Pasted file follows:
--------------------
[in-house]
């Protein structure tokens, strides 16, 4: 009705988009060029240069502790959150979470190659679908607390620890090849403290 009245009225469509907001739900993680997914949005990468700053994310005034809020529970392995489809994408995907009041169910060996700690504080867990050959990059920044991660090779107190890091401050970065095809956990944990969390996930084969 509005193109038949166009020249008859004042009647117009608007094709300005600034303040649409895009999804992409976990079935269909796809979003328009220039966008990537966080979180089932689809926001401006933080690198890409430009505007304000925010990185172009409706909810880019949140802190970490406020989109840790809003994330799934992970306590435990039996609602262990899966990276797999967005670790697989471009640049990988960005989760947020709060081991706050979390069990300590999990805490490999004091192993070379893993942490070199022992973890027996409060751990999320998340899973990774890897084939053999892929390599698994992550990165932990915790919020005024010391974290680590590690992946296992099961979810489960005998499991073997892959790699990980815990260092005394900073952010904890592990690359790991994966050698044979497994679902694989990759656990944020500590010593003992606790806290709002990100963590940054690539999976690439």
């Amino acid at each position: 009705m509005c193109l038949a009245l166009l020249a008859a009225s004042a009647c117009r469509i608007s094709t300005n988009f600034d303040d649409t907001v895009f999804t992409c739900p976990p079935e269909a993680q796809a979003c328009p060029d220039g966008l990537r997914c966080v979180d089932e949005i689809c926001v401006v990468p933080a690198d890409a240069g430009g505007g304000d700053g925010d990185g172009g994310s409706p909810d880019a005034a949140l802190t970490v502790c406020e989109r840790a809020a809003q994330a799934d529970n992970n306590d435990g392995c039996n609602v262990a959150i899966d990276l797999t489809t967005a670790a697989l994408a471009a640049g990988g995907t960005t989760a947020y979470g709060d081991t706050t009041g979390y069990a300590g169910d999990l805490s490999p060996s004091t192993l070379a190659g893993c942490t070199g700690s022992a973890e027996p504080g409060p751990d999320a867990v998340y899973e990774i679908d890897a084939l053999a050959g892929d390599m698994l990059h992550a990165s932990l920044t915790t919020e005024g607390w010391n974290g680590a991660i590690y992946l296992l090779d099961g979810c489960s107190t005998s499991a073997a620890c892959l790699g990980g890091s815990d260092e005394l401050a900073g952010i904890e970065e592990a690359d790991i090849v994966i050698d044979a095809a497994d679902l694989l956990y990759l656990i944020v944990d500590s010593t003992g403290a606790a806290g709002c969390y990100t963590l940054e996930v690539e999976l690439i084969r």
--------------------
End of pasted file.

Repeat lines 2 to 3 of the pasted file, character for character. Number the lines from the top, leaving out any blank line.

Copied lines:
């Protein structure tokens, strides 16, 4: 009705988009060029240069502790959150979470190659679908607390620890090849403290 009245009225469509907001739900993680997914949005990468700053994310005034809020529970392995489809994408995907009041169910060996700690504080867990050959990059920044991660090779107190890091401050970065095809956990944990969390996930084969 509005193109038949166009020249008859004042009647117009608007094709300005600034303040649409895009999804992409976990079935269909796809979003328009220039966008990537966080979180089932689809926001401006933080690198890409430009505007304000925010990185172009409706909810880019949140802190970490406020989109840790809003994330799934992970306590435990039996609602262990899966990276797999967005670790697989471009640049990988960005989760947020709060081991706050979390069990300590999990805490490999004091192993070379893993942490070199022992973890027996409060751990999320998340899973990774890897084939053999892929390599698994992550990165932990915790919020005024010391974290680590590690992946296992099961979810489960005998499991073997892959790699990980815990260092005394900073952010904890592990690359790991994966050698044979497994679902694989990759656990944020500590010593003992606790806290709002990100963590940054690539999976690439």
């Amino acid at each position: 009705m509005c193109l038949a009245l166009l020249a008859a009225s004042a009647c117009r469509i608007s094709t300005n988009f600034d303040d649409t907001v895009f999804t992409c739900p976990p079935e269909a993680q796809a979003c328009p060029d220039g966008l990537r997914c966080v979180d089932e949005i689809c926001v401006v990468p933080a690198d890409a240069g430009g505007g304000d700053g925010d990185g172009g994310s409706p909810d880019a005034a949140l802190t970490v502790c406020e989109r840790a809020a809003q994330a799934d529970n992970n306590d435990g392995c039996n609602v262990a959150i899966d990276l797999t489809t967005a670790a697989l994408a471009a640049g990988g995907t960005t989760a947020y979470g709060d081991t706050t009041g979390y069990a300590g169910d999990l805490s490999p060996s004091t192993l070379a190659g893993c942490t070199g700690s022992a973890e027996p504080g409060p751990d999320a867990v998340y899973e990774i679908d890897a084939l053999a050959g892929d390599m698994l990059h992550a990165s932990l920044t915790t919020e005024g607390w010391n974290g680590a991660i590690y992946l296992l090779d099961g979810c489960s107190t005998s499991a073997a620890c892959l790699g990980g890091s815990d260092e005394l401050a900073g952010i904890e970065e592990a690359d790991i090849v994966i050698d044979a095809a497994d679902l694989l956990y990759l656990i944020v944990d500590s010593t003992g403290a606790a806290g709002c969390y990100t963590l940054e996930v690539e999976l690439i084969r």